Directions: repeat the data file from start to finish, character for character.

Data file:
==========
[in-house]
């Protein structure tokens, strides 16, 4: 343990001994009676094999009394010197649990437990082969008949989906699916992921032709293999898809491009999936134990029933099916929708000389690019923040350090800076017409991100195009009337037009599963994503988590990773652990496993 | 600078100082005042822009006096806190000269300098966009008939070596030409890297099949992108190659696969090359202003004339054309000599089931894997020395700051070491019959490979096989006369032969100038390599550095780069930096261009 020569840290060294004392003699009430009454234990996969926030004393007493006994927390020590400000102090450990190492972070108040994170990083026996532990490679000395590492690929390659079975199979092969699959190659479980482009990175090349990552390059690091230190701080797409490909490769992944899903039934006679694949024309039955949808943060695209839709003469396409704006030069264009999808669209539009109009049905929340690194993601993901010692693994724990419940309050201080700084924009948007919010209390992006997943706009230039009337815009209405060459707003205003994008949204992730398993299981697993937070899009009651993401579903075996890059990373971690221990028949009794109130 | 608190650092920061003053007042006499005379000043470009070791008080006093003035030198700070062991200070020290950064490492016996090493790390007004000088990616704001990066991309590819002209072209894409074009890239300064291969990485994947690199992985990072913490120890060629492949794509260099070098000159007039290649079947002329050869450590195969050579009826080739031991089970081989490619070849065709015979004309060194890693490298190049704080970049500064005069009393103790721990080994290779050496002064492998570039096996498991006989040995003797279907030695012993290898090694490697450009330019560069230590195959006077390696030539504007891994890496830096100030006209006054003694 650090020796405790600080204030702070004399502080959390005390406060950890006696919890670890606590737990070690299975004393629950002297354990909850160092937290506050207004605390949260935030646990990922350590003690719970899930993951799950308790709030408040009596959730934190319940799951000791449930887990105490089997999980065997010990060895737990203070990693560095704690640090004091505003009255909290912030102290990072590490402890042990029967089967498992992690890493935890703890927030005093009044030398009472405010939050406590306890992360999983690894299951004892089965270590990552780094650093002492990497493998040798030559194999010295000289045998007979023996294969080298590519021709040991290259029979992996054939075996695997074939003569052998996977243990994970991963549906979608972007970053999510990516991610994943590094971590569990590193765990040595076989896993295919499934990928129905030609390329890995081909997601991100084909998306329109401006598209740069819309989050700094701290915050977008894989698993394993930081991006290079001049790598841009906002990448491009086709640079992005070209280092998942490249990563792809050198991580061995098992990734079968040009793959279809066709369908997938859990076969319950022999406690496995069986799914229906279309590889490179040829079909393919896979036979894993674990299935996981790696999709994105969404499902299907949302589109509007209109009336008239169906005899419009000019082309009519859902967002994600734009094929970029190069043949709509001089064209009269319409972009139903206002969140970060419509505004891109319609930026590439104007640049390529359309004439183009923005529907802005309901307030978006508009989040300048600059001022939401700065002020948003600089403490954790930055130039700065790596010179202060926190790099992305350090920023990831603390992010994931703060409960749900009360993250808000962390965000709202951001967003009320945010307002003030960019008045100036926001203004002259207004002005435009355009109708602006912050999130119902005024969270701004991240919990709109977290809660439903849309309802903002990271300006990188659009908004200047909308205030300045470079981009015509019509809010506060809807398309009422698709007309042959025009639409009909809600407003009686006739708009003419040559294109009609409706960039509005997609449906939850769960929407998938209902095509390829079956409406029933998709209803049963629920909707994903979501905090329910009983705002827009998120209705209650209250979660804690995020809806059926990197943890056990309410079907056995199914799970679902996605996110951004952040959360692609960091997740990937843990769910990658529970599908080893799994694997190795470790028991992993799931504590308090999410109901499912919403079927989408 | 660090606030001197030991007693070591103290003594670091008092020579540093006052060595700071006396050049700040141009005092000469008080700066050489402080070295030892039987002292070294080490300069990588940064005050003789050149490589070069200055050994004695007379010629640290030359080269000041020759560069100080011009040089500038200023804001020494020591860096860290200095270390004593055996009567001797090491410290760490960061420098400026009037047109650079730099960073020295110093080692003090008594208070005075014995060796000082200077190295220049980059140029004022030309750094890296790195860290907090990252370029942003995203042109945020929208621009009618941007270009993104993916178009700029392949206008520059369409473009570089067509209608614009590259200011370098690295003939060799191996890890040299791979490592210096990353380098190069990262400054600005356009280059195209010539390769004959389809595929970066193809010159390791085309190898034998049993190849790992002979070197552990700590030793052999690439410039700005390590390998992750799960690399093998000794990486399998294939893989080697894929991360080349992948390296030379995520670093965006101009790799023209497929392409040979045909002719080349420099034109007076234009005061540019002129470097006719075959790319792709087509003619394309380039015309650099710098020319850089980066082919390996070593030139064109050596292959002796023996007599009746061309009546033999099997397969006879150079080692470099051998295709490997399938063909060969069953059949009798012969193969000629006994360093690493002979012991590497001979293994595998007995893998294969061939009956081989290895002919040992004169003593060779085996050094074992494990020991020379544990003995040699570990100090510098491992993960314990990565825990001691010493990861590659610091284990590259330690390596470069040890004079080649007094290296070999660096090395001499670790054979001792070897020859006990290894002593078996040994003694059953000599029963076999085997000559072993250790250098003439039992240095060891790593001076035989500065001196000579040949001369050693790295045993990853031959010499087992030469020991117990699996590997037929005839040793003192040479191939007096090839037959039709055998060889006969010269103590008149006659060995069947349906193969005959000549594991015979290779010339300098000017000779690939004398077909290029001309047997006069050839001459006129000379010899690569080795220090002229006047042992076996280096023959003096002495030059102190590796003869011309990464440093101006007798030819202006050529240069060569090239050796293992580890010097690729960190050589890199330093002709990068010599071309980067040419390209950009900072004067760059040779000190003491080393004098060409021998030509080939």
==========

[in-house]
């Protein structure tokens, strides 16, 4: 343990001994009676094999009394010197649990437990082969008949989906699916992921032709293999898809491009999936134990029933099916929708000389690019923040350090800076017409991100195009009337037009599963994503988590990773652990496993 | 600078100082005042822009006096806190000269300098966009008939070596030409890297099949992108190659696969090359202003004339054309000599089931894997020395700051070491019959490979096989006369032969100038390599550095780069930096261009 020569840290060294004392003699009430009454234990996969926030004393007493006994927390020590400000102090450990190492972070108040994170990083026996532990490679000395590492690929390659079975199979092969699959190659479980482009990175090349990552390059690091230190701080797409490909490769992944899903039934006679694949024309039955949808943060695209839709003469396409704006030069264009999808669209539009109009049905929340690194993601993901010692693994724990419940309050201080700084924009948007919010209390992006997943706009230039009337815009209405060459707003205003994008949204992730398993299981697993937070899009009651993401579903075996890059990373971690221990028949009794109130 | 608190650092920061003053007042006499005379000043470009070791008080006093003035030198700070062991200070020290950064490492016996090493790390007004000088990616704001990066991309590819002209072209894409074009890239300064291969990485994947690199992985990072913490120890060629492949794509260099070098000159007039290649079947002329050869450590195969050579009826080739031991089970081989490619070849065709015979004309060194890693490298190049704080970049500064005069009393103790721990080994290779050496002064492998570039096996498991006989040995003797279907030695012993290898090694490697450009330019560069230590195959006077390696030539504007891994890496830096100030006209006054003694 650090020796405790600080204030702070004399502080959390005390406060950890006696919890670890606590737990070690299975004393629950002297354990909850160092937290506050207004605390949260935030646990990922350590003690719970899930993951799950308790709030408040009596959730934190319940799951000791449930887990105490089997999980065997010990060895737990203070990693560095704690640090004091505003009255909290912030102290990072590490402890042990029967089967498992992690890493935890703890927030005093009044030398009472405010939050406590306890992360999983690894299951004892089965270590990552780094650093002492990497493998040798030559194999010295000289045998007979023996294969080298590519021709040991290259029979992996054939075996695997074939003569052998996977243990994970991963549906979608972007970053999510990516991610994943590094971590569990590193765990040595076989896993295919499934990928129905030609390329890995081909997601991100084909998306329109401006598209740069819309989050700094701290915050977008894989698993394993930081991006290079001049790598841009906002990448491009086709640079992005070209280092998942490249990563792809050198991580061995098992990734079968040009793959279809066709369908997938859990076969319950022999406690496995069986799914229906279309590889490179040829079909393919896979036979894993674990299935996981790696999709994105969404499902299907949302589109509007209109009336008239169906005899419009000019082309009519859902967002994600734009094929970029190069043949709509001089064209009269319409972009139903206002969140970060419509505004891109319609930026590439104007640049390529359309004439183009923005529907802005309901307030978006508009989040300048600059001022939401700065002020948003600089403490954790930055130039700065790596010179202060926190790099992305350090920023990831603390992010994931703060409960749900009360993250808000962390965000709202951001967003009320945010307002003030960019008045100036926001203004002259207004002005435009355009109708602006912050999130119902005024969270701004991240919990709109977290809660439903849309309802903002990271300006990188659009908004200047909308205030300045470079981009015509019509809010506060809807398309009422698709007309042959025009639409009909809600407003009686006739708009003419040559294109009609409706960039509005997609449906939850769960929407998938209902095509390829079956409406029933998709209803049963629920909707994903979501905090329910009983705002827009998120209705209650209250979660804690995020809806059926990197943890056990309410079907056995199914799970679902996605996110951004952040959360692609960091997740990937843990769910990658529970599908080893799994694997190795470790028991992993799931504590308090999410109901499912919403079927989408 | 660090606030001197030991007693070591103290003594670091008092020579540093006052060595700071006396050049700040141009005092000469008080700066050489402080070295030892039987002292070294080490300069990588940064005050003789050149490589070069200055050994004695007379010629640290030359080269000041020759560069100080011009040089500038200023804001020494020591860096860290200095270390004593055996009567001797090491410290760490960061420098400026009037047109650079730099960073020295110093080692003090008594208070005075014995060796000082200077190295220049980059140029004022030309750094890296790195860290907090990252370029942003995203042109945020929208621009009618941007270009993104993916178009700029392949206008520059369409473009570089067509209608614009590259200011370098690295003939060799191996890890040299791979490592210096990353380098190069990262400054600005356009280059195209010539390769004959389809595929970066193809010159390791085309190898034998049993190849790992002979070197552990700590030793052999690439410039700005390590390998992750799960690399093998000794990486399998294939893989080697894929991360080349992948390296030379995520670093965006101009790799023209497929392409040979045909002719080349420099034109007076234009005061540019002129470097006719075959790319792709087509003619394309380039015309650099710098020319850089980066082919390996070593030139064109050596292959002796023996007599009746061309009546033999099997397969006879150079080692470099051998295709490997399938063909060969069953059949009798012969193969000629006994360093690493002979012991590497001979293994595998007995893998294969061939009956081989290895002919040992004169003593060779085996050094074992494990020991020379544990003995040699570990100090510098491992993960314990990565825990001691010493990861590659610091284990590259330690390596470069040890004079080649007094290296070999660096090395001499670790054979001792070897020859006990290894002593078996040994003694059953000599029963076999085997000559072993250790250098003439039992240095060891790593001076035989500065001196000579040949001369050693790295045993990853031959010499087992030469020991117990699996590997037929005839040793003192040479191939007096090839037959039709055998060889006969010269103590008149006659060995069947349906193969005959000549594991015979290779010339300098000017000779690939004398077909290029001309047997006069050839001459006129000379010899690569080795220090002229006047042992076996280096023959003096002495030059102190590796003869011309990464440093101006007798030819202006050529240069060569090239050796293992580890010097690729960190050589890199330093002709990068010599071309980067040419390209950009900072004067760059040779000190003491080393004098060409021998030509080939």